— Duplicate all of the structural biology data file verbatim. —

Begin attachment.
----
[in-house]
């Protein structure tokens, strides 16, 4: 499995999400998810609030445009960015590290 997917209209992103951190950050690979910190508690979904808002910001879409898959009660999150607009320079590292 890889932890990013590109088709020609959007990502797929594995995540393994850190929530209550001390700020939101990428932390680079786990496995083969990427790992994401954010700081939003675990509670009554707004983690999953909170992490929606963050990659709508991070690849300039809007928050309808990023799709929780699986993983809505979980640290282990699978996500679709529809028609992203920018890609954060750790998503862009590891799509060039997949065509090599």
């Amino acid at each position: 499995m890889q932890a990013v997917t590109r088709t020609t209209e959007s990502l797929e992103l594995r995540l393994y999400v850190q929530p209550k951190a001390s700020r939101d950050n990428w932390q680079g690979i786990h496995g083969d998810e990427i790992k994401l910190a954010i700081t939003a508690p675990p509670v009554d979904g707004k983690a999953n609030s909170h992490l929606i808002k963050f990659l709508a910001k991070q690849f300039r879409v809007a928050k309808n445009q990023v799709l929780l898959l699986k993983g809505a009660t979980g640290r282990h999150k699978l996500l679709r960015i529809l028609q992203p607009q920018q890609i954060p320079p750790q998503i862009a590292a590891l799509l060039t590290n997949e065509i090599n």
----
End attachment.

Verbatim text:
[in-house]
């Protein structure tokens, strides 16, 4: 499995999400998810609030445009960015590290 997917209209992103951190950050690979910190508690979904808002910001879409898959009660999150607009320079590292 890889932890990013590109088709020609959007990502797929594995995540393994850190929530209550001390700020939101990428932390680079786990496995083969990427790992994401954010700081939003675990509670009554707004983690999953909170992490929606963050990659709508991070690849300039809007928050309808990023799709929780699986993983809505979980640290282990699978996500679709529809028609992203920018890609954060750790998503862009590891799509060039997949065509090599």
């Amino acid at each position: 499995m890889q932890a990013v997917t590109r088709t020609t209209e959007s990502l797929e992103l594995r995540l393994y999400v850190q929530p209550k951190a001390s700020r939101d950050n990428w932390q680079g690979i786990h496995g083969d998810e990427i790992k994401l910190a954010i700081t939003a508690p675990p509670v009554d979904g707004k983690a999953n609030s909170h992490l929606i808002k963050f990659l709508a910001k991070q690849f300039r879409v809007a928050k309808n445009q990023v799709l929780l898959l699986k993983g809505a009660t979980g640290r282990h999150k699978l996500l679709r960015i529809l028609q992203p607009q920018q890609i954060p320079p750790q998503i862009a590292a590891l799509l060039t590290n997949e065509i090599n």